Be A Sole Proprietorship, Partnership Or Corporation?
For most entrepreneurs, one of the most important decisions is whether to be a sole proprietorship, a partnership or a corporation. A mistake in form of organization can bring long-term damage to a business. Despite the risks, most people make this decision without a good idea of the type that is really best for their company.
Usually, we rely on our accountant or some other person who we believe is knowledgeable in making this decision. While most of the time their advice may have been correct, it would be better if you yourself understand what is best for the company you are planning to put up. Below are tips on the advantages and disadvantages of each type of organization:
This is when only one person owns and controls the business. It is the most simple and inexpensive alternative. If you have very limited capital, then this may be your only option. It is also very fast to put up. The large majority of businesses in the Philippines are sole proprietorships. The main problem here is that you and the business are legally the same, and this means that your company’s liabilities are also your personal obligations, exposing you to great risks.
There are many cases where a business is formed as a sole proprietorship even though it is not really so. The most common example is the case of married couples. When a husband and wife form a company, it should, at least, be a partnership since there are two of them. A partnership allows two or more persons. Many couples think having the business in the name of only one of them does not matter if everything is conjugal property anyway. To be on the safe side, consult an expert on all the possible consequences of this arrangement.
Midway between the sole proprietorship and corporation is the partnership form of business. Partnerships are registered in the Securities and Exchange Commission. Some types of business must be partnerships. Some types of professional practices, like law and accounting, can only be organized as partnerships.
A partnership’s income is equally divided among the partners, unless there is a written provision that dictates otherwise. Frequently, there are quarrels because there are partners that think their partner is not putting in the same amount of effort or investment and still get the same profit. Decide on a fair arrangement beforehand.
If you are the main investor, and the one personally liable, this position is called the general partner. The others are called limited partners because they have only limited liability, as if they were shareholders in a corporation.
A corporation is considered a separate entity; an artificial person created by law and, like partnerships, is registered in the Securities and Exchange Commission. It takes at least five persons to form a corporation in the Philippines. There are many advantages if you are a corporation, and thus almost all large companies are corporations because of these. Also, there are some businesses that by law must be organized as a corporation, like a lending company for example.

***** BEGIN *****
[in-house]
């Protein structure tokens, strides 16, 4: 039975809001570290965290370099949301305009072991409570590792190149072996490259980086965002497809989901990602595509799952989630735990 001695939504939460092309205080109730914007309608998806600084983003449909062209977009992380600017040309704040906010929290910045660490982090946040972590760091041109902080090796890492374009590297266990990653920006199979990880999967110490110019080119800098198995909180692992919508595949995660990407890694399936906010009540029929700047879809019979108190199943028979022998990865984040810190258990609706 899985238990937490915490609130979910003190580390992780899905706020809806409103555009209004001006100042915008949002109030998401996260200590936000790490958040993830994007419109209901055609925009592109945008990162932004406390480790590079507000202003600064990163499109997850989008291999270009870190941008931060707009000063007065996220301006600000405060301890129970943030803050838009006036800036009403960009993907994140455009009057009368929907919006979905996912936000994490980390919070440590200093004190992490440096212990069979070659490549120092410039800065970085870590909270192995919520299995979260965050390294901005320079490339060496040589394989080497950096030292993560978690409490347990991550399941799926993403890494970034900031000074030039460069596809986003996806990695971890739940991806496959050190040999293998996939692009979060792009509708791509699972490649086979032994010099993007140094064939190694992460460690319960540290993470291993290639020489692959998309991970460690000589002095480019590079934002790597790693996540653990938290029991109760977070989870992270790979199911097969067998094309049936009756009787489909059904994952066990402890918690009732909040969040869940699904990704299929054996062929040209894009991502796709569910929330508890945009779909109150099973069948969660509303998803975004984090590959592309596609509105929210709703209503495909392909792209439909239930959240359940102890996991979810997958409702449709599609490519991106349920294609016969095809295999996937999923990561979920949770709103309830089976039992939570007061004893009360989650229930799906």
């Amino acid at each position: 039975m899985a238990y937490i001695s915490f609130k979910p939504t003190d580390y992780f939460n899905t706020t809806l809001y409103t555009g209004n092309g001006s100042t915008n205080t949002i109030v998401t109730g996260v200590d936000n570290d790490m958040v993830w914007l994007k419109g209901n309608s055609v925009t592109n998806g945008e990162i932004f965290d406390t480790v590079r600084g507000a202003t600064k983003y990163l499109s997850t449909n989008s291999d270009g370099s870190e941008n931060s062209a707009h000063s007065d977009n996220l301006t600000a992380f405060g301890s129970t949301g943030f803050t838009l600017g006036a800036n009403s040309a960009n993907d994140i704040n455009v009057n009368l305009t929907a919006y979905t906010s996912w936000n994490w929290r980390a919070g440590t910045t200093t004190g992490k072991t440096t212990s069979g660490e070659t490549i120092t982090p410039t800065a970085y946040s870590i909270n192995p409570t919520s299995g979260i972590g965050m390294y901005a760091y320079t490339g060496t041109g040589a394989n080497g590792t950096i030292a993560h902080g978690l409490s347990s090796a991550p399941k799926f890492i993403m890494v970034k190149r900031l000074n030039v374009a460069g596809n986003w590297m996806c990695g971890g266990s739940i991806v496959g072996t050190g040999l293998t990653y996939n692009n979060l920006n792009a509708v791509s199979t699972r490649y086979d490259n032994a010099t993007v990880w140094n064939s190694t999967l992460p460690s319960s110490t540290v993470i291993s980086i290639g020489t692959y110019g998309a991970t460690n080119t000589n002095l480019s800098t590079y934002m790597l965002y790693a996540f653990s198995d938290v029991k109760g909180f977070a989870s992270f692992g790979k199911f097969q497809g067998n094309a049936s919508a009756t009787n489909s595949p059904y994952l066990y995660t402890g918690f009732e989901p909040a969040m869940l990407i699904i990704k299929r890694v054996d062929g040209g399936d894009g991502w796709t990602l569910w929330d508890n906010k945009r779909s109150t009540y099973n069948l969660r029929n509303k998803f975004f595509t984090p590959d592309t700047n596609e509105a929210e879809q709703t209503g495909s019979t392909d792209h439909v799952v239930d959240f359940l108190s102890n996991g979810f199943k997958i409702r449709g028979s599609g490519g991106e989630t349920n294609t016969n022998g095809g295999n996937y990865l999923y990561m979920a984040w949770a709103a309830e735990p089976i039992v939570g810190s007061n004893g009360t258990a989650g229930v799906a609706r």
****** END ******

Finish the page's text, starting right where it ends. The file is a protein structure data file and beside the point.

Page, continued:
The main deterrent in choosing a corporation is the much larger amount of expenses and effort required in setting up and maintaining this type of legal entity. If the expense is not a problem, a corporation is quite probably the best option.
The most often cited advantage of corporations is limited liability. That is, in normal circumstances, you will not be liable beyond your investment in the corporation. This is quite understandable since operating a business always has some risks and you would want your personal assets to be free from creditors in case your business goes bankrupt. However, this is not entirely accurate. If you have unpaid subscribed shares, then you are still liable for the unpaid balance of the stock. You can have fully paid shares so that you will not be surprised by this. There are also some other situations where you may be personally liable.
One of the greatest advantages of a corporation is that it is relatively easier to get additional capital for it. Note, however, that in applying for a loan for your business, there is often fine print that makes you personally liable for unpaid obligations. Try to avoid this provision, if possible, as it nullifies the legal protection of your personal assets if your company is a corporation.
Perhaps the most serious disadvantage of corporations is that there is double taxation. The company’s income is first taxed, and then cash dividends to stockholders are once again taxed. However, in practice there are also tax advantages in being a corporation.
Choosing the appropriate legal structure for your company has a profound impact on its eventual success, so do not take this decision lightly. The good news about this is that, should you find the status quo not ideal, it is possible to change to a different form of business structure. But you can only make a wise judgement on this crucial matter if you have a basic understanding of the advantages and disadvantages of the options.
*Originally published by the Manila Bulletin. D-4, Sunday, July 7, 2013. Written by Ruben Anlacan, Jr. (President, BusinessCoach, Inc.) All rights reserved. May not be reproduced or copied without express written permission of the copyright holders.